A proposed ban on bump stocks and a bill to enact stronger penalties for so-called “straw” purchases of firearms passed the Delaware House. The bills are the first of several gun control measures introduced this year to get a floor vote in either chamber of the Legislature.
The Mississippi Senate voted to allow guns in the state’s classrooms, agreeing to permit school districts to adopt policies requiring additional training and mental health screenings for employees who want to be armed on campus.
The Maryland House approved a bill that increases the maximum penalty for using a cellphone while driving to $500, though it was unclear how frequently such large a fine would actually be issued.
Montana’s Medicaid expansion for health care is paying for itself by bringing in enough economic activity to pay for the state share of the cost, according to a new university study. The program, started in 2016, ends next year unless state lawmakers vote to continue it.
Arkansas Republican Gov. Asa Hutchinson has signed into law legislation to continue the state’s Medicaid expansion, which will impose a work requirement on thousands of participants this year.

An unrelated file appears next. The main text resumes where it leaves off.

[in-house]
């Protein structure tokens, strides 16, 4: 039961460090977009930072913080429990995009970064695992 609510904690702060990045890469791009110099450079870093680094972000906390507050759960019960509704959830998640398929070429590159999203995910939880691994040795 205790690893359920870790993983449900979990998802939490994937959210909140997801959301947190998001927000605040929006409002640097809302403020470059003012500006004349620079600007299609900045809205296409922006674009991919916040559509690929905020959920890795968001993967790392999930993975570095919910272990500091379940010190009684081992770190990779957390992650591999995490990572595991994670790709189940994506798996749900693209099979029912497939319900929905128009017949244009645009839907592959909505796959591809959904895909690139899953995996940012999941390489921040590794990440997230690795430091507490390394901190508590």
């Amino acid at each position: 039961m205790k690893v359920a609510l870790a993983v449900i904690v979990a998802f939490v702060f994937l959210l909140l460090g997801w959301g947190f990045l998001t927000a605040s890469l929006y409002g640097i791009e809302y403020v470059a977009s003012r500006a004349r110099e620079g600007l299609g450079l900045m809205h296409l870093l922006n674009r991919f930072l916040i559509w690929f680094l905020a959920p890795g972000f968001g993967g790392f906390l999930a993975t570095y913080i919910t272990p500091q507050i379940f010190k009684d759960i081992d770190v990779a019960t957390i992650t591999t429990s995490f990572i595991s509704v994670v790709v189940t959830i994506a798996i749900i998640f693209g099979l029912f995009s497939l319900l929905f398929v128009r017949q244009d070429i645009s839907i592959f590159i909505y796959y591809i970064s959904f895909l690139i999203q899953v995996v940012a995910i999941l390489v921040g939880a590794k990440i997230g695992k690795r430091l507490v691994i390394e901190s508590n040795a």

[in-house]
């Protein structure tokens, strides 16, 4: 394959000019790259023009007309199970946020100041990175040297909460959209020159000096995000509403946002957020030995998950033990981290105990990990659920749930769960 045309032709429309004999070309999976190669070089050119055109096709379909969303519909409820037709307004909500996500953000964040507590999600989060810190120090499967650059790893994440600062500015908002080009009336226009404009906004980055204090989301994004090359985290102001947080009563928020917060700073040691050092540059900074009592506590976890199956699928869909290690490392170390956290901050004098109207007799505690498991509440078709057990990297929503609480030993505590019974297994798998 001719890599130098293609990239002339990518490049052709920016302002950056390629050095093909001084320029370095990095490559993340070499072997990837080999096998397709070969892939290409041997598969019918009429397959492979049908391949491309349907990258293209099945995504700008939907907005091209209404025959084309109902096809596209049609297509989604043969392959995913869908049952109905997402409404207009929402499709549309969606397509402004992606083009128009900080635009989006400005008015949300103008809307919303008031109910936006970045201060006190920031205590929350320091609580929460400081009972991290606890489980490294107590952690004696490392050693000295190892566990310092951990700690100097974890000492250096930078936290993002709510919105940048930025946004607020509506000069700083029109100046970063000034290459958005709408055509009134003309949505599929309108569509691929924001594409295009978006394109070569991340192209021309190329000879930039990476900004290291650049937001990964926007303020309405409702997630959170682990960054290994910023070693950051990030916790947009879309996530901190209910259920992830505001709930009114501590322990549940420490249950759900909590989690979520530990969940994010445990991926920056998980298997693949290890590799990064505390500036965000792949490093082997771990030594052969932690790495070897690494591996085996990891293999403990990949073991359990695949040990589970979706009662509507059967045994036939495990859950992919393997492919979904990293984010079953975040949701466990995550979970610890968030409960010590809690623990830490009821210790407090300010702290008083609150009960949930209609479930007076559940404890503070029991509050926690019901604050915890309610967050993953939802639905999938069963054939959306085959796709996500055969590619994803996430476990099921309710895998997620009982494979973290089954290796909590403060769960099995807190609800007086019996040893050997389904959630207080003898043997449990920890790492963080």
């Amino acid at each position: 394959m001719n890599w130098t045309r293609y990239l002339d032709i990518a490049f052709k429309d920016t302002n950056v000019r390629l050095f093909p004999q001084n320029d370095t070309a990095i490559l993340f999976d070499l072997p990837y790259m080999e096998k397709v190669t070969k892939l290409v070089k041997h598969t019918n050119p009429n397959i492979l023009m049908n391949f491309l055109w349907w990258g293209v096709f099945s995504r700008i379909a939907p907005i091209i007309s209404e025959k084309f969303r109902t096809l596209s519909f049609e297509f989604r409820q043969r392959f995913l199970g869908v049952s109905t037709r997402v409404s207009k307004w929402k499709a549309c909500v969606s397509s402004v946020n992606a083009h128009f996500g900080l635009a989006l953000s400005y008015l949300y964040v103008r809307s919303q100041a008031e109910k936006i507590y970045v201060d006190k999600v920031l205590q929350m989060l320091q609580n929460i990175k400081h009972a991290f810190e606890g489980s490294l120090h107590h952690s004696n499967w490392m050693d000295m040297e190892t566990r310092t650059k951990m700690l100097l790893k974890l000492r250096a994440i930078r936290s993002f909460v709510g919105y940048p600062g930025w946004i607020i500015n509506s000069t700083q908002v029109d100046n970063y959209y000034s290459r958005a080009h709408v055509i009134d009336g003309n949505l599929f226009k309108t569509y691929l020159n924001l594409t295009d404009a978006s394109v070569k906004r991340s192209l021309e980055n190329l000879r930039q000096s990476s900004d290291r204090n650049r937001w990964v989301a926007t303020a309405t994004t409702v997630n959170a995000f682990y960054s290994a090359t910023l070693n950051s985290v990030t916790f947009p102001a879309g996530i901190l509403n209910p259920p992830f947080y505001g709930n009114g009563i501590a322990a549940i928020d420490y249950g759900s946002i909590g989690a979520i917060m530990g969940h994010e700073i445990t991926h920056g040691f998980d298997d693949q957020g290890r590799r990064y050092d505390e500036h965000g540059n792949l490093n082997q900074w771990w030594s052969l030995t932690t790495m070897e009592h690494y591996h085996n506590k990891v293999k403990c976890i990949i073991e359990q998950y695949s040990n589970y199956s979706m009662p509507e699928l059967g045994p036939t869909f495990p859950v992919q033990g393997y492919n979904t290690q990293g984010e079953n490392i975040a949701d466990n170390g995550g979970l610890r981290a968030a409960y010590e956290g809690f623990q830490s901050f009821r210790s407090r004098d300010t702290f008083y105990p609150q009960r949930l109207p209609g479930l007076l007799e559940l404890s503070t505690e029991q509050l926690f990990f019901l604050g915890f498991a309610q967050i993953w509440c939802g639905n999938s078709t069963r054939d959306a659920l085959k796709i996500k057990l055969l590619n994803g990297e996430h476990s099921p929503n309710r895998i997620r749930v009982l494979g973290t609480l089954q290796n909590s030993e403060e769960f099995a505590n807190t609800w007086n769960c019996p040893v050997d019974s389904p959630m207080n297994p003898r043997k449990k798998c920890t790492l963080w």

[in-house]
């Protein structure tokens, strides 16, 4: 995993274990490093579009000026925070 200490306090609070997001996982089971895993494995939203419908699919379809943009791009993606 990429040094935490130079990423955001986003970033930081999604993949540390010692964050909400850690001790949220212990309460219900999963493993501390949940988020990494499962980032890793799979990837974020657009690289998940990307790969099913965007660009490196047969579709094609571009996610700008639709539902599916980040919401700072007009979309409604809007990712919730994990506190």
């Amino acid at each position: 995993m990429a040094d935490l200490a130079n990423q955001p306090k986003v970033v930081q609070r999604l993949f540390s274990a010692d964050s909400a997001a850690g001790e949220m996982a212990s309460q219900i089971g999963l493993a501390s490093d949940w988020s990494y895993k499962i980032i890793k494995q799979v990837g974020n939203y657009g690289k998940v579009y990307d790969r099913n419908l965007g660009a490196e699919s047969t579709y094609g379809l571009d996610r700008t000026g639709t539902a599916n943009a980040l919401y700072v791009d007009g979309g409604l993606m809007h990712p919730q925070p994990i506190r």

Federal health care authorities have ruled an Idaho plan to loosen restrictions on health insurance policies is illegal. Republican Gov. Butch Otter had announced plans earlier this year to allow insurers to offer plans that don’t meet all Affordable Care Act standards.
The Iowa House approved legislation aimed at reducing concussions for student-athletes. The House passed similar legislation last year, but it was not approved in the Senate. Democrats and Republicans alike said they hoped this year will be different.
A proposal to protect New Hampshire consumers from surprise charges on medical bills due to unexpected “out of network” charges cleared the House with overwhelming support and now heads for the Senate.
A Kentucky State Police spokesman stirred First Amendment controversy when he sent an email to the Mountain Advocate newspaper and a Bell County radio station demanding that they wait for KSP press releases before publishing anything about ongoing investigations.
Members of a special joint committee restored a bill designed to open up South Dakota’s ballot for third parties to its original form in hopes of satisfying a federal judge’s order.
California’s relatively new system where 16- and 17-year olds can “pre-register” to vote has been used by 88,700 teenagers during its first 18 months in existence, with most of them declining to identify as Republicans or Democrats.
Victims of domestic violence would be able to break their leases without an early termination penalty under a bill passed the Georgia House.